17. The information handling system according to claim 1, wherein one of said cache policies is a read-ahead policy.
18. The information handling system according to claim 1, wherein one of said cache policies is back policy.
19. The information handling system according to claim 1, wherein one of said cache policy is a through policy.
20. The information handling system according to claim 1, wherein said cache policy is a cached policy.
21. The information handling system according to claim 1, wherein said load monitor is a load balancer.
22. The information handling system according to claim 1, wherein said load monitor is a router.
23. The information handling system according to claim 1, wherein said load monitor is a server.
24. The information handling system according to claim 1, wherein said load monitor is a cluster master.
25. An information handling system comprising:
at least one server, said sever having one or more RAID systems, said RAID systems capable of implementing two or more cache policies;
a network operative with said server, said network connecting one or more clients to said server, said clients constructed and arranged to communicate with said server thereby placing a load on said server;
a load balancer, said load balancer constructed and arranged to allocate said load among said one or more servers; and
a load monitor operative on said load balancer, said load monitor constructed and arranged to monitor said load, said load monitor further constructed and arranged to select a cache policy of said one or more RAID systems on said one or more servers that optimize a performance characteristic of said information handling system;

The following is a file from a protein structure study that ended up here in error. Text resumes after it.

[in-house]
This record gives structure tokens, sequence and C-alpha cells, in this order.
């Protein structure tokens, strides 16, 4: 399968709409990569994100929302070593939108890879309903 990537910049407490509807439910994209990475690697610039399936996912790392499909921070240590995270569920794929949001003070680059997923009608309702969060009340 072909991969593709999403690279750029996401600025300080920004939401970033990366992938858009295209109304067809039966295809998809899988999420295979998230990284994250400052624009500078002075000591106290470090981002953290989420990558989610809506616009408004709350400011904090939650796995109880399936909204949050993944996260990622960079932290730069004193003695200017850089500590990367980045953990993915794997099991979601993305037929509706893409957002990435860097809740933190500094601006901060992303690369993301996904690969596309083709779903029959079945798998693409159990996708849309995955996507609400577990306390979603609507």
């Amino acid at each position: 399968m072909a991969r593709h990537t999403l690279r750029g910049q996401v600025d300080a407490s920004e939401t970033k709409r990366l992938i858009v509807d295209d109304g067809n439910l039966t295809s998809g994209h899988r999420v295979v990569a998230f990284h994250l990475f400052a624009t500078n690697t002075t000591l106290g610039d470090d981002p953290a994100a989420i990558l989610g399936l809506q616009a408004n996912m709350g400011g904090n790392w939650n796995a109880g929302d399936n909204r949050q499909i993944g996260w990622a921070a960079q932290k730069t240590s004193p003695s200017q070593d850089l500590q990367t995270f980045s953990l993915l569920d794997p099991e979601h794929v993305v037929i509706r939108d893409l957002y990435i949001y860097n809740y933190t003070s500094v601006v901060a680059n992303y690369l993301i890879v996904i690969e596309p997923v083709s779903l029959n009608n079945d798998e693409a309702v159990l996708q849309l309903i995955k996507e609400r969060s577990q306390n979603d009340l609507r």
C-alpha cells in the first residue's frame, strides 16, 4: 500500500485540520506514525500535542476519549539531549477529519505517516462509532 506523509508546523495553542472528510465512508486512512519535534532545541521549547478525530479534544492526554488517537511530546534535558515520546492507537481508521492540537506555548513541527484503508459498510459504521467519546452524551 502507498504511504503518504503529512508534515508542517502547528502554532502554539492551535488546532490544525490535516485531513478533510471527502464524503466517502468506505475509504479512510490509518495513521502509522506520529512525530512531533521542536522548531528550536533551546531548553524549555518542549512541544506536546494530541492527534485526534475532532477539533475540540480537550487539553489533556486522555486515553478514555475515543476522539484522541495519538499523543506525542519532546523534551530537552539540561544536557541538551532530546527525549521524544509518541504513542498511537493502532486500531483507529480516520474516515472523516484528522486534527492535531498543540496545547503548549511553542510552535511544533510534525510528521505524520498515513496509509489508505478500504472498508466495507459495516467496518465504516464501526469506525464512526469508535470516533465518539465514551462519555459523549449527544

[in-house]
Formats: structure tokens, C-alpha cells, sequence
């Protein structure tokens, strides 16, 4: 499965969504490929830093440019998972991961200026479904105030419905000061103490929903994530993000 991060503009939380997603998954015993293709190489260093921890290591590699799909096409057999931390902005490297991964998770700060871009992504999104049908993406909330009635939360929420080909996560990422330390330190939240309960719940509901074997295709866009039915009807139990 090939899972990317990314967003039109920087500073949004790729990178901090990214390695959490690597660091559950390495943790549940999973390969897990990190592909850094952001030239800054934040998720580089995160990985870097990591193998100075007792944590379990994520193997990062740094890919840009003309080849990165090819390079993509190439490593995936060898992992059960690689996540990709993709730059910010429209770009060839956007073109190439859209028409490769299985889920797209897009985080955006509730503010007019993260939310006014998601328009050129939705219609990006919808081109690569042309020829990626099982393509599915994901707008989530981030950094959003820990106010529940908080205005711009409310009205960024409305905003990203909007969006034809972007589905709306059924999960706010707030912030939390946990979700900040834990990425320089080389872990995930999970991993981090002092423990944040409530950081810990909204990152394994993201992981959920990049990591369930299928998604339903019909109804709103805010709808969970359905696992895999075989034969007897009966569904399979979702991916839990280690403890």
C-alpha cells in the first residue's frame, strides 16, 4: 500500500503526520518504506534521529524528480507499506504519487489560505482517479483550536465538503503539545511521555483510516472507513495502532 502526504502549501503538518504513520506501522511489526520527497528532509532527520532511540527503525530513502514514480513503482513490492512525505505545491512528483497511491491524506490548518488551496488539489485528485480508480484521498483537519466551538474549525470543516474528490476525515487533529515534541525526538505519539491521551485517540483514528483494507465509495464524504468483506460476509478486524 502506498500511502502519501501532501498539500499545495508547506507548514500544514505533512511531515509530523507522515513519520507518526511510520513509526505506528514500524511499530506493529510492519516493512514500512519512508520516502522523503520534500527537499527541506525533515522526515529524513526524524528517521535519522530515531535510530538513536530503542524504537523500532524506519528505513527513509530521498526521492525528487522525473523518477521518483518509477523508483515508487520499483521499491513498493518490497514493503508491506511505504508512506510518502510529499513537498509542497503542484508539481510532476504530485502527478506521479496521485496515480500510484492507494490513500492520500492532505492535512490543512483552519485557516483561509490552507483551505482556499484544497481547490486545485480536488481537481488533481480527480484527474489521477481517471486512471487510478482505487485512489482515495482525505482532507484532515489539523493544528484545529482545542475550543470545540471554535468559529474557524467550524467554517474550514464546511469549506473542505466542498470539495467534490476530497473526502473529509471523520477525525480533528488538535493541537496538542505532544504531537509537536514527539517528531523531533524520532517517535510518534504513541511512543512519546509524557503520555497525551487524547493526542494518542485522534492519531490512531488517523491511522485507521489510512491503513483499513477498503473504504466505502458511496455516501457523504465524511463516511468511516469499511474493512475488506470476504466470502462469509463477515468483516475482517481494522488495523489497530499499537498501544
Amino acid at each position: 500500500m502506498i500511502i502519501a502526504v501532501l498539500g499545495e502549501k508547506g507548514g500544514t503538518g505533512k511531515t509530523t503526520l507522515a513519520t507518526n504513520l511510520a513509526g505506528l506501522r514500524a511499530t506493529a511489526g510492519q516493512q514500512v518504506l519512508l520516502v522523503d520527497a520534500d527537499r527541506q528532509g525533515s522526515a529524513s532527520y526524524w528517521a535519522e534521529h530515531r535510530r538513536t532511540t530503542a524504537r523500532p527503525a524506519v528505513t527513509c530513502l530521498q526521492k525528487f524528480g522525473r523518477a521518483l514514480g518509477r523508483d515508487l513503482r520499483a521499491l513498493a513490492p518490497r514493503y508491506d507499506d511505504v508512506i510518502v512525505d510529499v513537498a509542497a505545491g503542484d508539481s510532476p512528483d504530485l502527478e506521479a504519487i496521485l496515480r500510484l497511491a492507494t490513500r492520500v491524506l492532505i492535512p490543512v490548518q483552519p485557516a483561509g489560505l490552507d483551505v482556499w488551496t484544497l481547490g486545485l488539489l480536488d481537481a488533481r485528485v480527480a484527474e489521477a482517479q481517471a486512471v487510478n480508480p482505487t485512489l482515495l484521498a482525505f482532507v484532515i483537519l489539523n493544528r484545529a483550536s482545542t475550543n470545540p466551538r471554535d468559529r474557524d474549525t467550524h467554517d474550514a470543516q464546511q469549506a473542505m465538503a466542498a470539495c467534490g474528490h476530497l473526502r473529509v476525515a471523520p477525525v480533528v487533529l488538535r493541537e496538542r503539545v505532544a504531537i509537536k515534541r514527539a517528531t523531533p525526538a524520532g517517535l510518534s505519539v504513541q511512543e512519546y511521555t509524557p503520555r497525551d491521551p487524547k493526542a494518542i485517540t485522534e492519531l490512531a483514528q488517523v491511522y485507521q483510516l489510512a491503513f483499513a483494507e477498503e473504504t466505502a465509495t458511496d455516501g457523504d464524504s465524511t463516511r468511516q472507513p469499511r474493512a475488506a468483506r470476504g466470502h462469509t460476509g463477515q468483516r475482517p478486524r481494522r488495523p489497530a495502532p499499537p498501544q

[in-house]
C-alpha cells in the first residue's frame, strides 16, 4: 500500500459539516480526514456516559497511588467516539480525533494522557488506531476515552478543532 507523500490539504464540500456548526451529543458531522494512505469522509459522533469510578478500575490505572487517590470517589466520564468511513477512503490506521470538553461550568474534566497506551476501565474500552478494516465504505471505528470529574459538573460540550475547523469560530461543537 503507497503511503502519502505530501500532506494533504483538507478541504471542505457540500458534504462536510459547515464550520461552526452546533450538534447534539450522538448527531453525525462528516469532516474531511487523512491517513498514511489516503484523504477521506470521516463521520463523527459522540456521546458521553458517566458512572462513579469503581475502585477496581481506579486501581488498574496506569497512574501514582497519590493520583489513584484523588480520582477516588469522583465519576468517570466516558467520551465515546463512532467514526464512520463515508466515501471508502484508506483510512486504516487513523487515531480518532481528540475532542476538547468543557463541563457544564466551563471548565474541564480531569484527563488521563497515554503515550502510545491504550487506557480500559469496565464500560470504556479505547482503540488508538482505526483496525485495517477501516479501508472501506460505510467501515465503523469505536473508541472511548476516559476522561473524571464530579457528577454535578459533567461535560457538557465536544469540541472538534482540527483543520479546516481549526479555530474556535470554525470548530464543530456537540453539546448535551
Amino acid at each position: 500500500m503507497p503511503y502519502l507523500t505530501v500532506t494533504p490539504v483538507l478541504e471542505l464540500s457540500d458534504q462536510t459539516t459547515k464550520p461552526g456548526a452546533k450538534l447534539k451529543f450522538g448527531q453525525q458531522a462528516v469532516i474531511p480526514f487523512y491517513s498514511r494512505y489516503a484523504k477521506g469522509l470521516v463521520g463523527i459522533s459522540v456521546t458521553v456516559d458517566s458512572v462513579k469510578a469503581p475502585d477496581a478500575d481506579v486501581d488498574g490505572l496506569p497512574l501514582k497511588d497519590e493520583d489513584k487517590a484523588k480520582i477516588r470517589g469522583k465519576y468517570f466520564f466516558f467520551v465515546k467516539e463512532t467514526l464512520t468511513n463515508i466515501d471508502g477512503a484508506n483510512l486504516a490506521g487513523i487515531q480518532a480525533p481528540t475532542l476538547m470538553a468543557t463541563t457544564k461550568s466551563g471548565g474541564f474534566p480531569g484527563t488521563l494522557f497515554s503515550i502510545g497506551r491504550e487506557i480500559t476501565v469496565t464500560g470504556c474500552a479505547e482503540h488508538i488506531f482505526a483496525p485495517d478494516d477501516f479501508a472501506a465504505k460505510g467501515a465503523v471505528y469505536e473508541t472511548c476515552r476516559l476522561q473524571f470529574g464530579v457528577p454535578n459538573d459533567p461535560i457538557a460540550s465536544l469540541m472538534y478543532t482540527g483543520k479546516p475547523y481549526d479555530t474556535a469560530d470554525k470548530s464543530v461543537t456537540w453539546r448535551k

wherein said load manager monitors said load and implements a cache policy that optimizes a characteristic of said information handling system.
26. The information handling system according to claim 25, wherein said load monitor is a load balancer.
27. The information handling system according to claim 25, wherein said load monitor is a router.
28. The information handling system according to claim 25, wherein said load monitor is a server.
29. The information handling system according to claim 25, wherein said load monitor is a cluster master.
30. A method for changing cache policy for a RAID system on an information handling system comprising:
a) reading a set of templates;
b) determining the load of the network;
c) indexing said templates using said load to determine a cache setting; and
d) applying said cache settings to said RAID system.
31. The method according to claim 30, further comprising:
e) invoking a delay.
32. The method according to claim 30, wherein said steps a) through d) are performed continuously on said information handling system.
33. The method according to claim 30, wherein said steps a) through d) are performed continuously in real-time on said information handling system.
34. The method according to claim 30, wherein said steps a) through d) are performed continuously in near-real-time on said information handling system.
35. The method according to claim 30, wherein said step of determining employs a template to select said cache setting.
36. The method according to claim 30, wherein said step of determining employs an algorithm to select said cache setting.
37. The method according to claim 30, wherein said step of determining employs a template and an algorithm to select said cache setting.
38. The method according to claim 30, wherein said cache setting is made up of two or more policies.
39. The method according to claim 38, wherein said RAID system has a read cache.
40. The method according to claim 39, wherein said read cache has a no-ahead policy.
41. The method according to claim 39, wherein said read cache has an adaptive policy.
42. The method according to claim 39, wherein said read cache has a read-ahead policy.
43. The method according to claim 38, wherein said RAID system has a write cache.
44. The method according to claim 43, wherein said write cache has back policy.